RODOLJUB ŠABIĆ, Commissioner for Information of Public Importance and Personal Data: WE ARE UNPREPARED FOR GDPR

The state’s attitude towards the issue of personal data protection is chronically inadequate and irresponsible. Hence, it comes as no surprise that Serbia will begin the implementation of the GDPR unprepared.

The absence of a strategic approach is a key problem for our country in many aspects, including those concerning personal dana protection. The draft regulation, that regulates this field, is of poor quality, and the institution of the Commissioner,which is nominally a partner institution, is very often circumvented and ignored. At a time when we need to think about the new candidate for the Commissioner position, such attitude of the state also jeopardizes the further integrity of this independent institution. These are the worries that Commissioner Rodoljub Šabić has voiced, and who, at the end of his term in the office, has been coming up against more and more obstacles in the cooperation with the state authorities.

The General Data Protection Regulation (GDPR), which comes into force on 25th May this year, will have its repercussions on Serbia too. How much is our state and our companies prepared to act in line with the GDPR?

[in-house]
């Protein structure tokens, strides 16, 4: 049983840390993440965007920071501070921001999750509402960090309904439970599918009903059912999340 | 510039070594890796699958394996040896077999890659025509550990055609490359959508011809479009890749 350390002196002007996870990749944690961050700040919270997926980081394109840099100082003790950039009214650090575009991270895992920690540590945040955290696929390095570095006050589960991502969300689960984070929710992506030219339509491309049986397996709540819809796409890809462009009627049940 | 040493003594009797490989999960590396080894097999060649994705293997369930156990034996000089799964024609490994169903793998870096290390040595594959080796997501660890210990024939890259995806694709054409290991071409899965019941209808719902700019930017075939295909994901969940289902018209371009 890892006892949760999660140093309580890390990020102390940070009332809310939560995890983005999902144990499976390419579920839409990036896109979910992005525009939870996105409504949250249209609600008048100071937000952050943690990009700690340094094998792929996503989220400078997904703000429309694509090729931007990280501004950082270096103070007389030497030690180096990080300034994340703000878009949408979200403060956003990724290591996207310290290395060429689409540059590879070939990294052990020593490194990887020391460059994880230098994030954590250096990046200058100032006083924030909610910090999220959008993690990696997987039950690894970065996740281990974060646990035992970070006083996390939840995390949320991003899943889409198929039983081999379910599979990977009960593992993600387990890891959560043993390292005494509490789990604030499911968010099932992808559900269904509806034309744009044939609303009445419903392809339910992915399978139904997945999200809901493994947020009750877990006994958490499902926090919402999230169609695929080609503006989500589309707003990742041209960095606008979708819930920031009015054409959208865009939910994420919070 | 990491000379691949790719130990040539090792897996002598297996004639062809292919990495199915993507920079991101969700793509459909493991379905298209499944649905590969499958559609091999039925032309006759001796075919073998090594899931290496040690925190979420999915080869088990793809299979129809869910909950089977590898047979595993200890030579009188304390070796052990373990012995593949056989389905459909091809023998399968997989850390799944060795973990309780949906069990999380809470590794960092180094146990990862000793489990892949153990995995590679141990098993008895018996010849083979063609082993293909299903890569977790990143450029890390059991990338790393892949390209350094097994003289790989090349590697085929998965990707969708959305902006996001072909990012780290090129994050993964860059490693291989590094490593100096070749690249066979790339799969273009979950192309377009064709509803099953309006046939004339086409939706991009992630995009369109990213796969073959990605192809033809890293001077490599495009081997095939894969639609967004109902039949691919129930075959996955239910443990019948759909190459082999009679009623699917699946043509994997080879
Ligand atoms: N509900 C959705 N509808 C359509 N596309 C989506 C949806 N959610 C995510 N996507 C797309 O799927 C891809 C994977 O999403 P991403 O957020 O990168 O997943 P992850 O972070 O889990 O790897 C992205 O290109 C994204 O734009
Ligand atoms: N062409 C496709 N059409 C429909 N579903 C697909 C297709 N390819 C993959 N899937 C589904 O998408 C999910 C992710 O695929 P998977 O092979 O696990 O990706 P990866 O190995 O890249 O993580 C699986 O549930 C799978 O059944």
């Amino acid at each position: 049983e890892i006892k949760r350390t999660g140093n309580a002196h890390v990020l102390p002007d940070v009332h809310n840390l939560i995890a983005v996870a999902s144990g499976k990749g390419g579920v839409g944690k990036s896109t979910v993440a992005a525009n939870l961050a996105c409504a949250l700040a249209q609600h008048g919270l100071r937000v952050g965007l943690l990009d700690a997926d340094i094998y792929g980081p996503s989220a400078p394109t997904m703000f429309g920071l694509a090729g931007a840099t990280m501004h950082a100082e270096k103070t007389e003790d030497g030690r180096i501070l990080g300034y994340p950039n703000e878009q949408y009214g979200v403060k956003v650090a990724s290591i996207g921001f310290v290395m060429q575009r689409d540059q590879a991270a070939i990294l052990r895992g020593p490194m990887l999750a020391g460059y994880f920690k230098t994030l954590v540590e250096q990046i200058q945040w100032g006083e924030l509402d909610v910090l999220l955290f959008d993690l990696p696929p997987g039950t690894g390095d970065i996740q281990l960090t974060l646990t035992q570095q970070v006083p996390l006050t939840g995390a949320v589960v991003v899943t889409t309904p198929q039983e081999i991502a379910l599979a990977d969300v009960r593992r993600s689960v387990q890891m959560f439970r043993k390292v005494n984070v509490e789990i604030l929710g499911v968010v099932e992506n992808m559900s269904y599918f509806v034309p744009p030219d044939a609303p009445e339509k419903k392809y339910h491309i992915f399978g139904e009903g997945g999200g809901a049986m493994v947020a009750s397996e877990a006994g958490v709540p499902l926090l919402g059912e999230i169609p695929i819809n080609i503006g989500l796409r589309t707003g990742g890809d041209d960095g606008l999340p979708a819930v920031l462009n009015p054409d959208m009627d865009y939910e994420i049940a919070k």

In general, Serbia is unprepared for the implementation of the GDPR, and we are below the level at which we could have and should have been. The state’s attitude towards the issue of personal data protection is chronically inadequate and irresponsible. For example, our Government, following my initiative, adopted the Personal Data Protection Strategy in the summer of 2010, but to this day, despite the many warnings, it has not adopted an action plan required for its implementation. The similar thing is with the adoption of a new law on personal data protection. Five years ago, a working group was formed by the Ministry of Justice with the task of drafting a law in line with European regulation in mid-2013, and has not done that to this day. Since I wanted to help out, I submitted to the Government a format of a personal data protection law which complied with the GDPR. This format has been subjected to a big public debate and has received the support of the most prominent civil society organizations dealing with privacy and dana protection, but also from the economic sector, professional associations, and the citizens themselves. Unfortunately, the government ignored it, and instead offered a text that is practically a translation of the GDPR, without harmonizing it with the specifics of our legal system which, consequently, rendered it unusable. It is now certain that a new law on personal data protection will not be adopted by 25th May, and it is quite uncertain if it is going to be adopted at all. Unlike the state authorities, the attitude of companies towards this issue is fortunately somewhat better. Large multinational corporations and organizations have been harmonizing their business with the GDPR, which includes each of their affiliates in any country, even Serbia. In Serbia, they have also contacted the Commissioner, asking for an opinion and a consultation, as they seek and find a way to align their business with the GDPR. But what about small and medium enterprises, which do not operate under large global companies, and which do business with the EU? Will the EU-based entities continue to do business with them if they do not abide by the GDPR, thus risking very high fines? This question should be taken seriously, but, so far, the state has not shown serious interest in dealing with it in an adequate manner. In April, the Commissioner organized a really big, top notch two-day conference devoted to the GDPR, and in conjunction with the civil sector, has organized several more conferences. Still, that is not enough. Our main problem is definitely the absence of a strategic approach globally.